A Top Aide Warned Gov. Tina Kotek the Arena in Which the First Lady Involved Herself Lacked a Coherent Plan

Viewed together, the emails and Aimee Kotek Wilson’s calendar tell a story of the first lady’s unusual role, and how it has and could still impact an issue of vital importance to Oregonians.

Tina Kotek and Aimee Kotek Wilson.

Upon taking office last year, Gov. Tina Kotek laid out three clear priorities: housing, education and behavioral health. On two of the three legs of that stool, Kotek has made her agenda clear: To increase housing, she wants to build 36,000 new units a year, and to improve schools, she’s lasered in on early literacy.

That leaves behavioral health. On that priority, records now make clear that the involvement of Kotek’s spouse, Aimee Kotek Wilson, has been a source of conflict between the governor and her staff. The new information raises questions about whose interest Kotek is serving: that of the public or her wife.

Last week, the governor’s office released more than 6,000 emails and the first lady’s calendar as a result of a public records request by WW and other news media. Those emails capture the confusion that her top staff, including the governor’s mental health adviser, Juliana Wallace, still felt about Kotek’s behavioral health agenda 14 months after she took office.

“Juliana has been working on her [behavioral health] initiative workplan now for months and we haven’t been able to give her clear direction from you,” Kotek’s special adviser, Abby Tibbs, wrote the governor in a Feb. 7 email.

“[I] respect the pushback,” Kotek replied. “BH [behavioral health] is complex. We spent a good part of the first year staffing up.”

It’s far more than an intraoffice dispute. Oregon regularly falls at the bottom of national rankings for the delivery of behavioral health services, a failure that contributes to homelessness, crime and poor educational outcomes.

Viewed together, the emails and Kotek Wilson’s calendar tell a story of the first lady’s unusual role, and how it has and could still impact an issue of vital importance to Oregonians.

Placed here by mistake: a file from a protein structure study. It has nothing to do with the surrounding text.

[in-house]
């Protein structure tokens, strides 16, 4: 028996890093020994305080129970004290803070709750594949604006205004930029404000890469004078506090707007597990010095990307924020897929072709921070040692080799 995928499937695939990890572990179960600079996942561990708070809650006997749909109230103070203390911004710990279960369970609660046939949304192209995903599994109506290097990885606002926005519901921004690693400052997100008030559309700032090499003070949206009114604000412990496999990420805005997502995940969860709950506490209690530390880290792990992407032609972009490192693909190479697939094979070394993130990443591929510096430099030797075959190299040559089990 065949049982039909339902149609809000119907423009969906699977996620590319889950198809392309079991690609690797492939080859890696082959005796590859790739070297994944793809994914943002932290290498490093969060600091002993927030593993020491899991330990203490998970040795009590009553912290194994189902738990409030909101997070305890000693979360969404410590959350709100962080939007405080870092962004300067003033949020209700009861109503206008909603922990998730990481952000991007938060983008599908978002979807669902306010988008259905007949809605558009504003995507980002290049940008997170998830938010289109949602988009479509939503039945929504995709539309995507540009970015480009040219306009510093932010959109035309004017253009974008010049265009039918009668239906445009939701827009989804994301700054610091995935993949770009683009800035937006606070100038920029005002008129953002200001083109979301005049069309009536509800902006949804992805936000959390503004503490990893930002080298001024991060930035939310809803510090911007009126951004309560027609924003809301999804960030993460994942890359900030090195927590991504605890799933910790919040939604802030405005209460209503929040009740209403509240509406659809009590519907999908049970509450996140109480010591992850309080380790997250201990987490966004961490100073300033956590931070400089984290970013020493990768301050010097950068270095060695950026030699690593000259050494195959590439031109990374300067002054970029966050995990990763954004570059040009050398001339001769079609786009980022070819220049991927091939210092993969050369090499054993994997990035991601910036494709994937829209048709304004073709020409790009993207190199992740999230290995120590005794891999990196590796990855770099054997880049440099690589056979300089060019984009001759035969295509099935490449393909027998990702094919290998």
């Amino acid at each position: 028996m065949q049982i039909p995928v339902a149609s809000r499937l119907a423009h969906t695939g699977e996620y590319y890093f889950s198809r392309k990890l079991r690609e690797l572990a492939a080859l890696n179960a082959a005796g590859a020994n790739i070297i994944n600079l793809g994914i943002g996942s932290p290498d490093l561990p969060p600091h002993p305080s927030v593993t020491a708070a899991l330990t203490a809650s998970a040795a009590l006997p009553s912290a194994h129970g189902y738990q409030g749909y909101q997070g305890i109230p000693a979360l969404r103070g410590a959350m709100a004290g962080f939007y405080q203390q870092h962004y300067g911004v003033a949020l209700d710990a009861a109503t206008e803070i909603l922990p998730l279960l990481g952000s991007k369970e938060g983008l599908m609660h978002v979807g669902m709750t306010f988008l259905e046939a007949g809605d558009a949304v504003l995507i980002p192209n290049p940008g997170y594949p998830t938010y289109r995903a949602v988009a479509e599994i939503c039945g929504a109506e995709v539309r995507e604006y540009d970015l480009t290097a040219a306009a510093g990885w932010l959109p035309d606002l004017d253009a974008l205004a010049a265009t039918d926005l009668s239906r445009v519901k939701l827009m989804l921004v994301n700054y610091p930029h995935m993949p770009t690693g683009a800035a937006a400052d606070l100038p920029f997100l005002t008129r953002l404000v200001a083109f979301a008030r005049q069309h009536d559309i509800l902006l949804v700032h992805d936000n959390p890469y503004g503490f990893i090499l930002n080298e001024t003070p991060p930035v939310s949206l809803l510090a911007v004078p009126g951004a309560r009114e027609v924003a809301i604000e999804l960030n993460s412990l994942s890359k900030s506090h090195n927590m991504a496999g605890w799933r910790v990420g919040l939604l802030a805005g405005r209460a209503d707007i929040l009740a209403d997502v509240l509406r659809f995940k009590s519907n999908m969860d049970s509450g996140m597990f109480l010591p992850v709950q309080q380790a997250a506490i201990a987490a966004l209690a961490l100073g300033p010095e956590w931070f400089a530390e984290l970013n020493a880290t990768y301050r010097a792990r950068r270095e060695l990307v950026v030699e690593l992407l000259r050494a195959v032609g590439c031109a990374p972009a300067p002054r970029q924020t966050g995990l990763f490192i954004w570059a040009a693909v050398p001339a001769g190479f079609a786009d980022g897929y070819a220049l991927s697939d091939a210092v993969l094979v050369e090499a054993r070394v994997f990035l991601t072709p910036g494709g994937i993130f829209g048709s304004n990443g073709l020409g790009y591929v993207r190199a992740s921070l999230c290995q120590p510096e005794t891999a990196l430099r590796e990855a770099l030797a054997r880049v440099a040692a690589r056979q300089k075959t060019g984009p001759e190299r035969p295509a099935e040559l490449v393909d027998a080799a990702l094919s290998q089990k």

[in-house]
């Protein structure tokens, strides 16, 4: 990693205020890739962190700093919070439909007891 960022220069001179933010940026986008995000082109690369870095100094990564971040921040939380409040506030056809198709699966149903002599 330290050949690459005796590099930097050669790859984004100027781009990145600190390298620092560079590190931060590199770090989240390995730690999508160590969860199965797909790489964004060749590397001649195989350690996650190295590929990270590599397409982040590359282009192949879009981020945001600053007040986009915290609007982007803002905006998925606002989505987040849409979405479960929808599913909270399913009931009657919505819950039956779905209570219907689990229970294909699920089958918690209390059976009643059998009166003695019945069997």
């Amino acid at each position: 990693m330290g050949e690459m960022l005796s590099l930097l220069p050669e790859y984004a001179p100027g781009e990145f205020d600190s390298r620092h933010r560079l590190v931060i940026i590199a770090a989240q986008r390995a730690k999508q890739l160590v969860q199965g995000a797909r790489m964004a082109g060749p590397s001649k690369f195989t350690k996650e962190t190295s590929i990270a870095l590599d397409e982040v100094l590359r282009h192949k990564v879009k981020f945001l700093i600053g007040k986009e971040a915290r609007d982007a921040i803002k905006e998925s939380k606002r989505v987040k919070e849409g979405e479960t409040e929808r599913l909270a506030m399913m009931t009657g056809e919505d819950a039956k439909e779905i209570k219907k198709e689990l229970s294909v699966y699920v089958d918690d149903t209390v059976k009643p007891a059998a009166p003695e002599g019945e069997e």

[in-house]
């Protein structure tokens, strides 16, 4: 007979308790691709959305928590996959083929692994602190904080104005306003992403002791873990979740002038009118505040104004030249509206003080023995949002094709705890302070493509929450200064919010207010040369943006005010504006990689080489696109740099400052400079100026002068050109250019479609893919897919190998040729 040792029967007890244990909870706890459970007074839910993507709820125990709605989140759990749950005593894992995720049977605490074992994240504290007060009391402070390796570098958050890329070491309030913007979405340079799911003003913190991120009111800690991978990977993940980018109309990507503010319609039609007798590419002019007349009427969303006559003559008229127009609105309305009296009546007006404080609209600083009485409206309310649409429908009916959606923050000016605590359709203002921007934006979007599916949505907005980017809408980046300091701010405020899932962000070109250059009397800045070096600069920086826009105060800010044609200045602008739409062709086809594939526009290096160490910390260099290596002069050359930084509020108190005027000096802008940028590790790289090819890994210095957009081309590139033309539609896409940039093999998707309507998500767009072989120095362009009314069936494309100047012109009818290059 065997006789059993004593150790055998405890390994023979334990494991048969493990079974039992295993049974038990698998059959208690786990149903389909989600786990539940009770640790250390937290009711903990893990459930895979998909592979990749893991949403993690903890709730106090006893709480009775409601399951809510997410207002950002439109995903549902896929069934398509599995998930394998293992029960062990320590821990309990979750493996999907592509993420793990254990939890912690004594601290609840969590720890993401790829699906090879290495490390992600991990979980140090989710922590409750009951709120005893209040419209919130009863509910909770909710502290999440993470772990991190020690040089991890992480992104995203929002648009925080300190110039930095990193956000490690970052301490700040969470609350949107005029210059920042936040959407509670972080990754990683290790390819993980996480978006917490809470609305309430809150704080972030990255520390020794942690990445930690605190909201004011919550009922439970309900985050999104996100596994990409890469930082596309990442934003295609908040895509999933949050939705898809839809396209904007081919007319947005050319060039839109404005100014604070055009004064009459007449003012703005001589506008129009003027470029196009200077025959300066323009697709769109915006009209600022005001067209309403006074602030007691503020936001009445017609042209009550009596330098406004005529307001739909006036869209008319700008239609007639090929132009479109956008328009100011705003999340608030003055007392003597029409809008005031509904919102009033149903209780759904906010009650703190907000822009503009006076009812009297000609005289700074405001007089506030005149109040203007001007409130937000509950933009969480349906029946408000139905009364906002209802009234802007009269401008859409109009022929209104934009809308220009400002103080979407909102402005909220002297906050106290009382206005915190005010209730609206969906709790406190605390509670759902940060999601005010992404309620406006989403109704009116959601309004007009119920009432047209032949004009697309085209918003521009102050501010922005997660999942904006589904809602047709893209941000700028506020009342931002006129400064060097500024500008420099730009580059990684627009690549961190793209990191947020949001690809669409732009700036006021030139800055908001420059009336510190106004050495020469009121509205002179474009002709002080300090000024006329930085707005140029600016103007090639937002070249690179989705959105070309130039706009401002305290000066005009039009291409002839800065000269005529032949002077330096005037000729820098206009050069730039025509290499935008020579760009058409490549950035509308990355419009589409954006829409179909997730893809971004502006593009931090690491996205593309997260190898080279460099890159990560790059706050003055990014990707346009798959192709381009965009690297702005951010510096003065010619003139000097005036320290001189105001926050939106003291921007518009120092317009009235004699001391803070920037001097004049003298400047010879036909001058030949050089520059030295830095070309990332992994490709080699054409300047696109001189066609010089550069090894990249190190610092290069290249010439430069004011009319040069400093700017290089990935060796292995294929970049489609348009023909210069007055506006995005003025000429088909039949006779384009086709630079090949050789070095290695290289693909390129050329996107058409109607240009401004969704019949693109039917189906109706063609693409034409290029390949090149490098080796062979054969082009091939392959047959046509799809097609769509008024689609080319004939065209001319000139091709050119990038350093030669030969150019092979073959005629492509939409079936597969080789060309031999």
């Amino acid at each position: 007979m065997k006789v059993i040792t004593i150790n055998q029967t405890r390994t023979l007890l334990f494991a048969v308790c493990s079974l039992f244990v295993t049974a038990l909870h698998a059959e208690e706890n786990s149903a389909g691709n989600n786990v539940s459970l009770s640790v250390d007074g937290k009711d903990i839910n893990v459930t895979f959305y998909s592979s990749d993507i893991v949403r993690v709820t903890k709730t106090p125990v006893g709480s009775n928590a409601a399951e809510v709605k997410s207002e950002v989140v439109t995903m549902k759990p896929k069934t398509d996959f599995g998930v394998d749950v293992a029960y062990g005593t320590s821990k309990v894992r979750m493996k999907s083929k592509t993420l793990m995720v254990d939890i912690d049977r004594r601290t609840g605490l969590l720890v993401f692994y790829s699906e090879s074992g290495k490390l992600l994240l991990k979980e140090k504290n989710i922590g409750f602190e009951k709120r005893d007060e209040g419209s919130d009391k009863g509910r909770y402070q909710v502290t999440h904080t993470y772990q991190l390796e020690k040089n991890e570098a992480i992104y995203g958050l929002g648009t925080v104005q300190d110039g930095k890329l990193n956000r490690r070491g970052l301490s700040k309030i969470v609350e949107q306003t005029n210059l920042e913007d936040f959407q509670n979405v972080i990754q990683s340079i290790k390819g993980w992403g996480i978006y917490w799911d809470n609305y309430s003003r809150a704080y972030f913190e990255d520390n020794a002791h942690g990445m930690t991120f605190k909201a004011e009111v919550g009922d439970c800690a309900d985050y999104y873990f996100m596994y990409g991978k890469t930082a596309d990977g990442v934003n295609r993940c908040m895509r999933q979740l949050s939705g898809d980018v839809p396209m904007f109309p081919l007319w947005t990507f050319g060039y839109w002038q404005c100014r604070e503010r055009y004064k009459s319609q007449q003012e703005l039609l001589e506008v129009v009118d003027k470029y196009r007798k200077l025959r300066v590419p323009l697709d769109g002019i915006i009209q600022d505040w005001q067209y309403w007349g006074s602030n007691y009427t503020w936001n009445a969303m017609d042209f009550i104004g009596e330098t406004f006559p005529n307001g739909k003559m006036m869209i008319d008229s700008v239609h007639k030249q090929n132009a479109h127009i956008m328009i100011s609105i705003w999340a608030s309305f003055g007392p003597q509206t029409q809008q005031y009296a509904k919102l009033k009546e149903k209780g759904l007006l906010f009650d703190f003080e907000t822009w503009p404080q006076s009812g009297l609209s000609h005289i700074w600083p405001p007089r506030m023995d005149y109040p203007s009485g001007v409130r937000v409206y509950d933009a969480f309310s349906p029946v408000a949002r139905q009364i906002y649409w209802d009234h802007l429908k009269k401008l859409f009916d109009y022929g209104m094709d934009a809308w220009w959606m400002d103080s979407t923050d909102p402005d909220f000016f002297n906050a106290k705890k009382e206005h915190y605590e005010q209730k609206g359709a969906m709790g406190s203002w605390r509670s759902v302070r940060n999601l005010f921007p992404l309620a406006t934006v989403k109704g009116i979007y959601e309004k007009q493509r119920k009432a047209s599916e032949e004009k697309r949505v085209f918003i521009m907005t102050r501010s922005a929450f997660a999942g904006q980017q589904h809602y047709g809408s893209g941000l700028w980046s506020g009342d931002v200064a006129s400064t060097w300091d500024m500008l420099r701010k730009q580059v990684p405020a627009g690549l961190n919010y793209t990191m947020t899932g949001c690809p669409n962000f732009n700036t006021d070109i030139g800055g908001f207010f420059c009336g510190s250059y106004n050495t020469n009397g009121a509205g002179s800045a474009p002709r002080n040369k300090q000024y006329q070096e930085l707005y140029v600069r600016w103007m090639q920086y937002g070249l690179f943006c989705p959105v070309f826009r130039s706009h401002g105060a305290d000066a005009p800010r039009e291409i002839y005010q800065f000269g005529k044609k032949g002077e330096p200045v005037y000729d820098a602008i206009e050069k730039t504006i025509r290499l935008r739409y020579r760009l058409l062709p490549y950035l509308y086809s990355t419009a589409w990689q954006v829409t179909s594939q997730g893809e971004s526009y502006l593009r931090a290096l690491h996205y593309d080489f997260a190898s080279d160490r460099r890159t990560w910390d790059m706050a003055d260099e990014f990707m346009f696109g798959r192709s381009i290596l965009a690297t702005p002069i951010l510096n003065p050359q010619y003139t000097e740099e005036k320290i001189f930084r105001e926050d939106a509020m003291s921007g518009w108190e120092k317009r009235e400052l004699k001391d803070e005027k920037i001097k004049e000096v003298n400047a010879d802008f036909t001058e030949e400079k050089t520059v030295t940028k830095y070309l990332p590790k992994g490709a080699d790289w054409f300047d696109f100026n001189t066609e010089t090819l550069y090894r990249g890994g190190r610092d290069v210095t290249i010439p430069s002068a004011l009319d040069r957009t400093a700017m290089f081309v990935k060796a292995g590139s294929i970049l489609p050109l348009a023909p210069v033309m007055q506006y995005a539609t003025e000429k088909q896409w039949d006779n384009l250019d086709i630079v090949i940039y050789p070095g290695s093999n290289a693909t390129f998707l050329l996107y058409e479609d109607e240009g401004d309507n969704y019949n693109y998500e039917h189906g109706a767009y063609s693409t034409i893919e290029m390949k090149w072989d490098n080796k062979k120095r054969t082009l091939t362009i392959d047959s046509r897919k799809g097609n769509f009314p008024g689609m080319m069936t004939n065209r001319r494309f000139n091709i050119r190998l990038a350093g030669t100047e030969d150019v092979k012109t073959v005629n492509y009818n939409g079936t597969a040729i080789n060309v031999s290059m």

The calendar shows Kotek Wilson regularly met with people whose employers had major policy or financial interests in front of the state, particularly in the area of behavioral health.

To be sure, there is no evidence that any party sought to influence Kotek Wilson or her wife through the meetings, but why they got access and whether the meetings helped build long-term relationships are now matters of public interest.

For instance, Kotek Wilson’s calendar shows at least six calls or meetings with Dr. Robin Henderson over the past 15 months. Henderson is CEO of behavioral health at Providence Health & Services Oregon.

Providence is in the middle of at least two pressing behavioral health issues. The first is whether Multnomah County should spend $25 million the Legislature recently allocated for a new sobering center. In an April 2 draft letter, Providence and other hospitals said the county should abandon the sobering center concept (now five years in the making) and send the patients to Providence and Legacy’s Unity Center for Behavioral Health instead. “The first stop for receiving [people who are highly intoxicated] must include clinical assessment and triage,” the letter said.

Providence has also been unsupportive of another behavioral health initiative: the development of a statewide “mission control” system that Oregon Health & Science University developed to bring transparency to the availability of psychiatric beds, according to OHSU’s report to the Legislature.